Stacy Martin on ‘Redoubtable’, Wiazemsky and Godard

It’s October 2017 and we’re interviewing Stacy Martin, the French-English actor currently best known for her breakthrough role in Lars von Trier’s Nymphomaniac. We’re here to discuss her part in Redoubtable, the latest film from The Artist director Michel Hazanavicius, but there’s an elephant in the room, and it’s not just that we look shaken up from an attempted mugging on our way to the interview (Martin very kindly poured us a drink upon discovering this).

Only a few days before our conversation, Anne Wiazemsky, the woman Martin plays in the biopic, passed away, aged 70. An actor and novelist, she made her cinema debut at age 18, playing the lead in Robert Bresson’s 1966 film Au Hasard Balthazar. Wiazemsky didn’t make a huge number of films, but she collaborated with many of that period’s key European directors, including Pier Paolo Pasolini (on Theorem and Pigsty), and, crucially, Jean-Luc Godard, to whom she was married from 1967 until their official divorce in 1979, though their relationship had broken down as early as 1970.

Redoubtable is adapted from one of her many novels, Un An Après, which chronicles her time shooting Godard’s La Chinoise in the late 60s. As well as presenting a portrait of their romance’s rise and fall, the film documents a version of Godard’s personal and political conflicts across the surrounding period, including his ultimately successful efforts to have the Cannes Film Festival cancelled – Cannes-celled? – in light of the May 1968 civil unrest in France…

Full interview for The Skinny

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The Curzon Film Podcast: Beast

I joined Jake Cunningham, Sam Howlett and Kelly Powell to discuss Michael Pearce’s Beast on The Curzon Film Podcast.

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‘Grease’ at 40: A first-time look at a pop culture classic

We all have our blind spots when it comes to cinema – and that’s a good thing. Being passionate about film is being open to discovery and constantly looking to fill in gaps in one’s knowledge. But when you get to a certain age and also happen to work in film journalism, not having seen certain pop culture touchstones starts to stick out. Until very recently, my biggest blind spot – at least in terms of a film it seemed everyone had seen at least once – was Grease.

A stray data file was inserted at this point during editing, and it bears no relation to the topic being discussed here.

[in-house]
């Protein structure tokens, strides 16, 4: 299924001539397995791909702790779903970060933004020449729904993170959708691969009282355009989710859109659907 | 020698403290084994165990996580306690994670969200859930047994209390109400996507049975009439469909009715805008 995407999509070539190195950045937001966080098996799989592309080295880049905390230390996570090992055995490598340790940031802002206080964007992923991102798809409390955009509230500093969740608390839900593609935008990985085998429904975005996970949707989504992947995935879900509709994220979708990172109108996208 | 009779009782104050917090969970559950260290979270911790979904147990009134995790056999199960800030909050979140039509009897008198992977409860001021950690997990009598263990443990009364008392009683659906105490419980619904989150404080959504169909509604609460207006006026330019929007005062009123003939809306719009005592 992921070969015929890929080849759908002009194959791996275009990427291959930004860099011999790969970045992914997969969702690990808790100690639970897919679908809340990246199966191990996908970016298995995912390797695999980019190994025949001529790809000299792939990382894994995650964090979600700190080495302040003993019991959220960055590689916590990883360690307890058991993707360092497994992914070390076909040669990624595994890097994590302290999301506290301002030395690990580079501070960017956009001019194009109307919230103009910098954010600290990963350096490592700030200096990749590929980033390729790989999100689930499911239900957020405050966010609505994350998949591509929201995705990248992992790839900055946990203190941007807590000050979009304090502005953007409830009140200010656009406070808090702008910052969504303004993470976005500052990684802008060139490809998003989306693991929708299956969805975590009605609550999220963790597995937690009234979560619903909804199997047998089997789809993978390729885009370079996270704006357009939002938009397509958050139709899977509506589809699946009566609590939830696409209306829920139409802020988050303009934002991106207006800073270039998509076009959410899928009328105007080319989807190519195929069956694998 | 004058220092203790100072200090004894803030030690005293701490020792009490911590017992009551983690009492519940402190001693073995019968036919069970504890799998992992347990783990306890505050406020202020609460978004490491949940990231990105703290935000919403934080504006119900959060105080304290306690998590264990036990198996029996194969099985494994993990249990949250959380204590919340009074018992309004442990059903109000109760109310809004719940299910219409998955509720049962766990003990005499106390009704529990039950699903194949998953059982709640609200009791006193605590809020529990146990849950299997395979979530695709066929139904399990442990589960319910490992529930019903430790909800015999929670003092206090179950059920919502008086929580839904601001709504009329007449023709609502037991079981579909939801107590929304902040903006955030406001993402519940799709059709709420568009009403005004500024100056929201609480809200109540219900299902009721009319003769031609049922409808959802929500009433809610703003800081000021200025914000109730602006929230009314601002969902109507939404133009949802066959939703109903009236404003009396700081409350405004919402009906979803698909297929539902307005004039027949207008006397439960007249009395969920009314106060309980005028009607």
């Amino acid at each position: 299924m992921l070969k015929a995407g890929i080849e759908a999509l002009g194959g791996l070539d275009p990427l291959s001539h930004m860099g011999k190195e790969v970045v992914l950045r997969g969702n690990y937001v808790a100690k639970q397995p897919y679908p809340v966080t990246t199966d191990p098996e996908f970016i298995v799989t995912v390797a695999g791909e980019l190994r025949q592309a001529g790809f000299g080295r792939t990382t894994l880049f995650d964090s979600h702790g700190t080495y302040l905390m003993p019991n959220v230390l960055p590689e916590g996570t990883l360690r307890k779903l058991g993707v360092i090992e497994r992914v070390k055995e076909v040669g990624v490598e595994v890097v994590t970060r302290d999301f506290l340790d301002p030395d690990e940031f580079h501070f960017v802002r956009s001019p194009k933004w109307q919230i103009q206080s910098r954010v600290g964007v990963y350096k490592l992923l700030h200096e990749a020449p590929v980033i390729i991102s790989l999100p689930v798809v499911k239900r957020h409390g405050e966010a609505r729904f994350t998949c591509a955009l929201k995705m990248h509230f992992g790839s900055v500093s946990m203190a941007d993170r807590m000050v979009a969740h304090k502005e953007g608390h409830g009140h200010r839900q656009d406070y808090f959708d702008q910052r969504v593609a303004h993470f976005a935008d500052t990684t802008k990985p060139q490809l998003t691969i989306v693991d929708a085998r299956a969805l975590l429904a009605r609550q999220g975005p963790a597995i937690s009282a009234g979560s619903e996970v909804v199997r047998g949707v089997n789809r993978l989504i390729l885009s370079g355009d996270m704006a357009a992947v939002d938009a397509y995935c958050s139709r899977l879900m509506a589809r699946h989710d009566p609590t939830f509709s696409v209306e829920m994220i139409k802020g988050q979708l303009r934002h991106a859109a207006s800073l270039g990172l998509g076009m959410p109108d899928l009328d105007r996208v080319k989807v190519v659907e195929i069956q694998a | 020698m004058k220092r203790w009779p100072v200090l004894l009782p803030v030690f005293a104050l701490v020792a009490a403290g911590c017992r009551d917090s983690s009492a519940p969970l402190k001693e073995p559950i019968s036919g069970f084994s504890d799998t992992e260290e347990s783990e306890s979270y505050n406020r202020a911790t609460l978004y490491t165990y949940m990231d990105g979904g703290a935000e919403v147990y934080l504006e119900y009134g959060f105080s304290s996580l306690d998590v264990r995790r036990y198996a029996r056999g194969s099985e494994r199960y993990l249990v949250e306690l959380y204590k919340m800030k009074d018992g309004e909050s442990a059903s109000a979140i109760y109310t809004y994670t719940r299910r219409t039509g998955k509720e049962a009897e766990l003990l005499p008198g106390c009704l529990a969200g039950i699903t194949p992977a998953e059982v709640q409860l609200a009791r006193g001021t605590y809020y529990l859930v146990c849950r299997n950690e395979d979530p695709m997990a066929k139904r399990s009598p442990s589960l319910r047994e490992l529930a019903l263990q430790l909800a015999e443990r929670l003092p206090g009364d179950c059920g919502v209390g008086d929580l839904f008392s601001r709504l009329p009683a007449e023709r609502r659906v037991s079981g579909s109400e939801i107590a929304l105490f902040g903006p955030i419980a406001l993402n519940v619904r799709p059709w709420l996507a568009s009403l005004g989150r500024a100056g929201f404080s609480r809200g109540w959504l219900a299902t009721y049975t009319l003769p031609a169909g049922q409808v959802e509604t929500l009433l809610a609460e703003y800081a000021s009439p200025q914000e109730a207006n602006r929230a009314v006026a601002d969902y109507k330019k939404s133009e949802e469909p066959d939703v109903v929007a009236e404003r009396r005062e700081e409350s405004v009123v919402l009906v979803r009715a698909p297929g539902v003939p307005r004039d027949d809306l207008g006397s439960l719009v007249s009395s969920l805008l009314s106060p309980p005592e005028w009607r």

And yet, through cultural osmosis, I’ve always felt like I have seen Grease. Not only did I know most of the songs, I knew most of the words to most of the songs. What I didn’t know was what a peculiar musical it is. Take the title track, for instance, which plays over the opening credits and is one of the few songs I hadn’t heard before. One of four original songs written for the film (this one by Barry Gibb), the disco number feels surprisingly at odds with the late-’50s/early ‘60s style of the rest of the soundtrack. It’s a catchy tune, but seems as though it’s been included merely to forge a connection between the film and star John Travolta’s earlier Bee Gees-scored hit, Saturday Night Fever. It’s a curious identity crisis moment, but then perhaps it’s appropriate given the narrative arcs of the film’s leading pair…

Full feature for Little White Lies

Lost in Space (Stephen Hopkins, 1998)

In April 1998, Lost in Space was the movie to finally end Titanic’s 15-week-long hold on the first-place position at the US box office. 20 years on from its theatrical release, the most enduring cultural impact of this wannabe blockbuster take on the TV series is as a footnote in the story of another film. Is this lack of a substantial legacy fair? With a new Netflix series reviving the Lost in Space brand, does the 1998 version deserve a second look? Is it due a reappraisal and cult following?

In short: no…

Full review for VODzilla.co

Ghost Stories (Jeremy Dyson/Andy Nyman, 2017)

Horror anthologies are tricky beasts. For every terrifying tale in a trilogy of terror, there’s often a dud or two to spoil the cumulative experience. Less in the vein of V/H/S and more in the spirit(s) of Dead of Night, Jeremy Dyson and Andy Nyman’s Ghost Stories bucks the usual curse in maintaining solid scares throughout…

Full review for The Skinny

The Beguiled (Sofia Coppola, 2017)

Thomas P. Cullinan’s 1966 Southern Gothic novel A Painted Devil was previously brought to the screen, under the title of The Beguiled, by director Don Siegel in 1971. An American Civil War-set tale of an injured union soldier taking refuge in a Virginian girls’ school, Siegel’s version was led by regular collaborator Clint Eastwood. For Sofia Coppola’s stab at the material, although Colin Farrell is top-billed as the stranger sowing seeds of mistrust, things are determinedly more female-focused…

Full review for VODzilla.co

Ruben Östlund on ‘The Square’, media & ‘The Emoji Movie’

“It feels great. I would love to have another one!” Swedish writer-director Ruben Östlund is cheerfully telling The Skinny his answer to the one question he’s probably been asked by everyone about his award-winning new movie, The Square: how does it feel having a Palme d’Or?

“I’m super happy about their decision,” he continues, “because I think it’s highlighting a new kind of European cinema that I feel I’m connected to – Maren Ade with Toni Erdmann, Yorgos Lanthimos who made Dogtooth… I think there’s a certain kind of European movement now that is a very interesting cinema, but not being in this old way of looking at cinema as an art form: more conceptual, more raising questions about contemporary times, but doing it in an entertaining way. And I’m really happy that they highlighted it, that they gave us a prize, because I think I’m part of that movement…

Full interview for The Skinny

Writing by Josh Slater-Williams